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U.S. small business optimism fell in January amid worries over the near-term outlook, but a strengthening labor market should keep the economy on solid ground early in the year. The National Federation of Independent Business said its Small Business Optimism Index fell 2.5 points to 97.9 last month, reversing December's gains, which had taken the index over the 100 threshold for the first time in eight years. (Reuters)

Portland-based aviation services firm Erickson Inc. will lay off 150 employees as it moves to restructure. The layoffs will affect field, factory and office locations. Most layoffs will affect the Oregon manufacturing operations in Medford. (Portland Business Journal)

Apple has become the first U.S. company to have its stock close with a market value above $700 billion. Apple’s share price has risen 23,639% from its first trading day on December 12, 1980. It is more than double the size of rival Microsoft, the second-biggest US company. (Market Watch)

US job openings climbed to more than 5 million in December, up 181,000 from November, in a further sign that job creation is quickening. The quits rate, a measure of the number of people who leave their current employer and often viewed as an indicator of optimism of available jobs, was unchanged at 1.9%. (Financial Times)

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Coca-Cola reported a 55% plunge in quarterly profits as a stronger dollar hurt revenue from international markets. Profits fell to $770 million. Net operating revenue fell 2% to $10.87 billion. (Reuters)

Home Depot, the nation's largest home-improvement retailer, is hiring more than 80,000 workers for the spring selling season. The positions include both part-time and full-time positions.  Typically, more than half of Home Depot's spring seasonal workers stay on. Home Depot, operates 2,269 stores in all 50 states and employs more than 300,000 associates.  (Associated Press)

U.S. West Coast port operations resumed on Monday after shipping companies halted loading and unloading this weekend. The 29 ports affected handle nearly half of all U.S. maritime trade and more than 70% of Asian imports. Port slowdowns have trickled through the U.S. distribution chain, disrupting shipments of a wide range of goods affecting agriculture, manufacturing, transportation and retail. (Reuters)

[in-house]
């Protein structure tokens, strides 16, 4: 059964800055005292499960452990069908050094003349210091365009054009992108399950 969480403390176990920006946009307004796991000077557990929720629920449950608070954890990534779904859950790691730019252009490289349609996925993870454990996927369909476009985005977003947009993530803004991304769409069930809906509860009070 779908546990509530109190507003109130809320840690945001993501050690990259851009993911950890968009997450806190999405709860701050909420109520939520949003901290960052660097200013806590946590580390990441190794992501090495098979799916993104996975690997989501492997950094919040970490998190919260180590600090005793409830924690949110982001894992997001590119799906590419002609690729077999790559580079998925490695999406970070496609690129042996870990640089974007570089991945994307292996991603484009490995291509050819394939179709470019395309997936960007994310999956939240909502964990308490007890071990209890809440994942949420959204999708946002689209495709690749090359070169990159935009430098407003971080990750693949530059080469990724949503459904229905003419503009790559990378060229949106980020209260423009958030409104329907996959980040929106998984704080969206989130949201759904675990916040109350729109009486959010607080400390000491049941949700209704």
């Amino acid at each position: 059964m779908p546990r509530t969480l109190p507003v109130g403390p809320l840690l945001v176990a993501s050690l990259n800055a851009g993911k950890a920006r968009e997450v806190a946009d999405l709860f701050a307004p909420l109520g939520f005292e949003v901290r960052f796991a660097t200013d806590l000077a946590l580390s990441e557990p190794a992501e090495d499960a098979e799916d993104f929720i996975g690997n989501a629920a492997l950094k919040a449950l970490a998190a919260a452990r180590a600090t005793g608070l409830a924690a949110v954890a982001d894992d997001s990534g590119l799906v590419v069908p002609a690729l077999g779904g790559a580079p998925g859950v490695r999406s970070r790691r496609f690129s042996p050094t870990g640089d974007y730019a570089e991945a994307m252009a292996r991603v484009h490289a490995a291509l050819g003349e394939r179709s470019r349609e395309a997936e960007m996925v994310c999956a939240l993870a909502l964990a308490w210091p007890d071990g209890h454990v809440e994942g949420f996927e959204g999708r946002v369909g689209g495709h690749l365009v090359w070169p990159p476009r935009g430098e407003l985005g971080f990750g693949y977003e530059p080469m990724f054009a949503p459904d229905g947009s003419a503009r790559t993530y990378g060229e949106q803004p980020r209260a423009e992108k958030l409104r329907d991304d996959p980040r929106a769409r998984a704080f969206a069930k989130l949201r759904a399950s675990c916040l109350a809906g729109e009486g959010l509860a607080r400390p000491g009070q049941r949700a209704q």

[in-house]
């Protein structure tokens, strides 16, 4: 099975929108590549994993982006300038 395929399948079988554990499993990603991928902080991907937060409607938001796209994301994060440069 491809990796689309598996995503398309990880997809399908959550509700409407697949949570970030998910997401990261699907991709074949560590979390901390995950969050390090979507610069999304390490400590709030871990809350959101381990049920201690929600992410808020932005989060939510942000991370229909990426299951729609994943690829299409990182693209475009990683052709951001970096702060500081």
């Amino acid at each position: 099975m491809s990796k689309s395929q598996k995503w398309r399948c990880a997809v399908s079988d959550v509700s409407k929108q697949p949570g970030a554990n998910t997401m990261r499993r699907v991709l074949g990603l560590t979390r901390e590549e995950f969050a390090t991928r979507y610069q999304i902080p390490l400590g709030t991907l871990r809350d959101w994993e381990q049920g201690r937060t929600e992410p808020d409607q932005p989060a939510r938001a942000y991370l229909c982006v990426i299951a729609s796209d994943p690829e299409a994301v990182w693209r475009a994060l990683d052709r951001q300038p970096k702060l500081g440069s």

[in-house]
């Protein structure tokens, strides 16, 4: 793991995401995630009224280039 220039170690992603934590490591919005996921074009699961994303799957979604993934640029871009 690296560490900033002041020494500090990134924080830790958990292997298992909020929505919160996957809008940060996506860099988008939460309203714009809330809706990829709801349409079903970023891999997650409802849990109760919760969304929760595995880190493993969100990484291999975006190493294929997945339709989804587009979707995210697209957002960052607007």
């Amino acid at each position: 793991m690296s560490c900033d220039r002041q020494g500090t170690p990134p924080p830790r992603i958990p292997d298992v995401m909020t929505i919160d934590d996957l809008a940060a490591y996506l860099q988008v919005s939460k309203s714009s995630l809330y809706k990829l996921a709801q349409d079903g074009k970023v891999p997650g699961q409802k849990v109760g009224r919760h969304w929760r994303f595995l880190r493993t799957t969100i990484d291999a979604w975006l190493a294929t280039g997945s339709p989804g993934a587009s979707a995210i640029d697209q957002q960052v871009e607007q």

Cigarette maker Reynolds American Inc. says its fourth-quarter profit fell 49% on pension charges and other costs. The maker of Camel and Pall Mall cigarettes said the number of cigarettes sold by its subsidiaries fell about 5% during the quarter to 14.9 billion, compared with an industry decline of 2%. (Associated Press)

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Ports along the west coast were temporarily shut down Saturday in light of continued union slowdowns. The Pacific Maritime Association announced that weekend vessel loading and unloading operations would be temporarily suspended, as they would no longer pay union workers overtime for their slow productivity. (LA Times)

RadioShack operates a dense retail network that more closely resembles a drugstore chain than an electronics retailer. As part of its bankruptcy, the company plans to shut down nearly half of its roughly 4,000 stores. Seven of those closings are in Oregon – all on the I-5 corridor.  All three Central Oregon stores are slated to stay open. (Wall Street Journal)

Consumers increased their borrowing in December by $14.8 billion, pushing consumer debt to a record $3.31 trillion. It could be a sign that consumer spending will accelerate as strong jobs gains give shoppers more confidence about taking on debt. Total debt is up 6.9% in the past year. The category covering auto and student loans is up 8.2%, while the credit card category has risen 3.5%. (Associated Press)